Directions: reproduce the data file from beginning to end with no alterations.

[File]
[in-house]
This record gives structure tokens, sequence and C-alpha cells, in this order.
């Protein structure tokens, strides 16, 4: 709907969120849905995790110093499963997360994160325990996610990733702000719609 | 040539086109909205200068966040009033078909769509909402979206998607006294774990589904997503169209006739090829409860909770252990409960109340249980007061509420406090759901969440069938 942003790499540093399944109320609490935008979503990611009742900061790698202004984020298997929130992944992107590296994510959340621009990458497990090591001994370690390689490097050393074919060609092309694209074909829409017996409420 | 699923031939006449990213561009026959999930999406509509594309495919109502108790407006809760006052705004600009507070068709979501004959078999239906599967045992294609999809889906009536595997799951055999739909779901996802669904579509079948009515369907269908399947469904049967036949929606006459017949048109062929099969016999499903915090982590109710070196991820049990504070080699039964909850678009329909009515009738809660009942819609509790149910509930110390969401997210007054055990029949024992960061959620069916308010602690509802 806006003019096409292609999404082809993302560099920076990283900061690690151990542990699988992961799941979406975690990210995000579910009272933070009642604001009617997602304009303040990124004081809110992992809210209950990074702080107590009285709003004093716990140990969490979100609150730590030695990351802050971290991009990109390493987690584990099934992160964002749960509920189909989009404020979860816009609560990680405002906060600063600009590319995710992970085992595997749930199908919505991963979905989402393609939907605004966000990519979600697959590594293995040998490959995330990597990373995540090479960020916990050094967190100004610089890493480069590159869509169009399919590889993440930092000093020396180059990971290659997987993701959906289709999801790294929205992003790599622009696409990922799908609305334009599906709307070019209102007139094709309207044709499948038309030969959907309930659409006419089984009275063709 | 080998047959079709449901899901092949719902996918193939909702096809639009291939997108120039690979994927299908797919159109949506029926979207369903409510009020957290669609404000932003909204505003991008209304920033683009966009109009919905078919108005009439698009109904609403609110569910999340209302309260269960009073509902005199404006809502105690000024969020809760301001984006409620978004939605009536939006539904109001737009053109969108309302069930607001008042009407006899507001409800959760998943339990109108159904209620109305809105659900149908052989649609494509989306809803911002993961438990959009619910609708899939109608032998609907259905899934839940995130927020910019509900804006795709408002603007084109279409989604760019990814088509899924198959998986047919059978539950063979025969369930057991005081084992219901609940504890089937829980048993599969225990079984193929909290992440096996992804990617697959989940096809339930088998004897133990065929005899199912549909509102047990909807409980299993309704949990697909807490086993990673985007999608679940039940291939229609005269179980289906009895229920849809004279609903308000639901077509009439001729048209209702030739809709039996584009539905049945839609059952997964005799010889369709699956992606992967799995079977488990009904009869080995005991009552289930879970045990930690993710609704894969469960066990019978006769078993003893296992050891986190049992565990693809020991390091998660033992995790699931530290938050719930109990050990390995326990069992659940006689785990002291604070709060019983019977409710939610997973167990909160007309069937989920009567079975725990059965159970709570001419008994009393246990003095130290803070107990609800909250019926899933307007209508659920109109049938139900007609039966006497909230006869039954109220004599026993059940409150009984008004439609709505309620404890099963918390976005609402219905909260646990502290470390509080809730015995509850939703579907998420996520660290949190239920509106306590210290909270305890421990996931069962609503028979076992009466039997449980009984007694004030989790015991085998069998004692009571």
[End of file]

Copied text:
[in-house]
This record gives structure tokens, sequence and C-alpha cells, in this order.
């Protein structure tokens, strides 16, 4: 709907969120849905995790110093499963997360994160325990996610990733702000719609 | 040539086109909205200068966040009033078909769509909402979206998607006294774990589904997503169209006739090829409860909770252990409960109340249980007061509420406090759901969440069938 942003790499540093399944109320609490935008979503990611009742900061790698202004984020298997929130992944992107590296994510959340621009990458497990090591001994370690390689490097050393074919060609092309694209074909829409017996409420 | 699923031939006449990213561009026959999930999406509509594309495919109502108790407006809760006052705004600009507070068709979501004959078999239906599967045992294609999809889906009536595997799951055999739909779901996802669904579509079948009515369907269908399947469904049967036949929606006459017949048109062929099969016999499903915090982590109710070196991820049990504070080699039964909850678009329909009515009738809660009942819609509790149910509930110390969401997210007054055990029949024992960061959620069916308010602690509802 806006003019096409292609999404082809993302560099920076990283900061690690151990542990699988992961799941979406975690990210995000579910009272933070009642604001009617997602304009303040990124004081809110992992809210209950990074702080107590009285709003004093716990140990969490979100609150730590030695990351802050971290991009990109390493987690584990099934992160964002749960509920189909989009404020979860816009609560990680405002906060600063600009590319995710992970085992595997749930199908919505991963979905989402393609939907605004966000990519979600697959590594293995040998490959995330990597990373995540090479960020916990050094967190100004610089890493480069590159869509169009399919590889993440930092000093020396180059990971290659997987993701959906289709999801790294929205992003790599622009696409990922799908609305334009599906709307070019209102007139094709309207044709499948038309030969959907309930659409006419089984009275063709 | 080998047959079709449901899901092949719902996918193939909702096809639009291939997108120039690979994927299908797919159109949506029926979207369903409510009020957290669609404000932003909204505003991008209304920033683009966009109009919905078919108005009439698009109904609403609110569910999340209302309260269960009073509902005199404006809502105690000024969020809760301001984006409620978004939605009536939006539904109001737009053109969108309302069930607001008042009407006899507001409800959760998943339990109108159904209620109305809105659900149908052989649609494509989306809803911002993961438990959009619910609708899939109608032998609907259905899934839940995130927020910019509900804006795709408002603007084109279409989604760019990814088509899924198959998986047919059978539950063979025969369930057991005081084992219901609940504890089937829980048993599969225990079984193929909290992440096996992804990617697959989940096809339930088998004897133990065929005899199912549909509102047990909807409980299993309704949990697909807490086993990673985007999608679940039940291939229609005269179980289906009895229920849809004279609903308000639901077509009439001729048209209702030739809709039996584009539905049945839609059952997964005799010889369709699956992606992967799995079977488990009904009869080995005991009552289930879970045990930690993710609704894969469960066990019978006769078993003893296992050891986190049992565990693809020991390091998660033992995790699931530290938050719930109990050990390995326990069992659940006689785990002291604070709060019983019977409710939610997973167990909160007309069937989920009567079975725990059965159970709570001419008994009393246990003095130290803070107990609800909250019926899933307007209508659920109109049938139900007609039966006497909230006869039954109220004599026993059940409150009984008004439609709505309620404890099963918390976005609402219905909260646990502290470390509080809730015995509850939703579907998420996520660290949190239920509106306590210290909270305890421990996931069962609503028979076992009466039997449980009984007694004030989790015991085998069998004692009571």